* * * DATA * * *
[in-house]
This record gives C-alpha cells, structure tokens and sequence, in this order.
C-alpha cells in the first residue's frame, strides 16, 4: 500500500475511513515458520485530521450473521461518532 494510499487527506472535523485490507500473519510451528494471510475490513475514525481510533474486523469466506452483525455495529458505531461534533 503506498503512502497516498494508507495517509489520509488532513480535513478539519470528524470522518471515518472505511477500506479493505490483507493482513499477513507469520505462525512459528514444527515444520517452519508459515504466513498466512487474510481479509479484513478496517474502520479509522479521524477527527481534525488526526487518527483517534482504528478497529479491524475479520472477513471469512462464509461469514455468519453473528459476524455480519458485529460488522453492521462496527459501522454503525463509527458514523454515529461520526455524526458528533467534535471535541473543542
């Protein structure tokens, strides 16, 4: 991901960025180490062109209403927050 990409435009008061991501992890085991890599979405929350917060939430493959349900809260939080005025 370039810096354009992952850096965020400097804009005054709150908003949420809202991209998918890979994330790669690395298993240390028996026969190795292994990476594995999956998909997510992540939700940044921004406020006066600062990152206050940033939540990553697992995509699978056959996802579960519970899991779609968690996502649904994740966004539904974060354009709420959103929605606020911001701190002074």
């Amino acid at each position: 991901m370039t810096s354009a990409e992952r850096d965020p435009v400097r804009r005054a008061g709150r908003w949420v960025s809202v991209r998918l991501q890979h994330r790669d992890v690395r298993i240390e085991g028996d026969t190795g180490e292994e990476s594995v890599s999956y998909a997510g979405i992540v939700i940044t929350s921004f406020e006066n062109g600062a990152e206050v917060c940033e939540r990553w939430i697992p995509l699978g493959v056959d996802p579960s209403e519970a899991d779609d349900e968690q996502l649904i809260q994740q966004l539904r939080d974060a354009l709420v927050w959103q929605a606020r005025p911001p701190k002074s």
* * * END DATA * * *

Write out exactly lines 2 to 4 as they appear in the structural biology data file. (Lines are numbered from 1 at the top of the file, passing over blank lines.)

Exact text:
This record gives C-alpha cells, structure tokens and sequence, in this order.
C-alpha cells in the first residue's frame, strides 16, 4: 500500500475511513515458520485530521450473521461518532 494510499487527506472535523485490507500473519510451528494471510475490513475514525481510533474486523469466506452483525455495529458505531461534533 503506498503512502497516498494508507495517509489520509488532513480535513478539519470528524470522518471515518472505511477500506479493505490483507493482513499477513507469520505462525512459528514444527515444520517452519508459515504466513498466512487474510481479509479484513478496517474502520479509522479521524477527527481534525488526526487518527483517534482504528478497529479491524475479520472477513471469512462464509461469514455468519453473528459476524455480519458485529460488522453492521462496527459501522454503525463509527458514523454515529461520526455524526458528533467534535471535541473543542
């Protein structure tokens, strides 16, 4: 991901960025180490062109209403927050 990409435009008061991501992890085991890599979405929350917060939430493959349900809260939080005025 370039810096354009992952850096965020400097804009005054709150908003949420809202991209998918890979994330790669690395298993240390028996026969190795292994990476594995999956998909997510992540939700940044921004406020006066600062990152206050940033939540990553697992995509699978056959996802579960519970899991779609968690996502649904994740966004539904974060354009709420959103929605606020911001701190002074």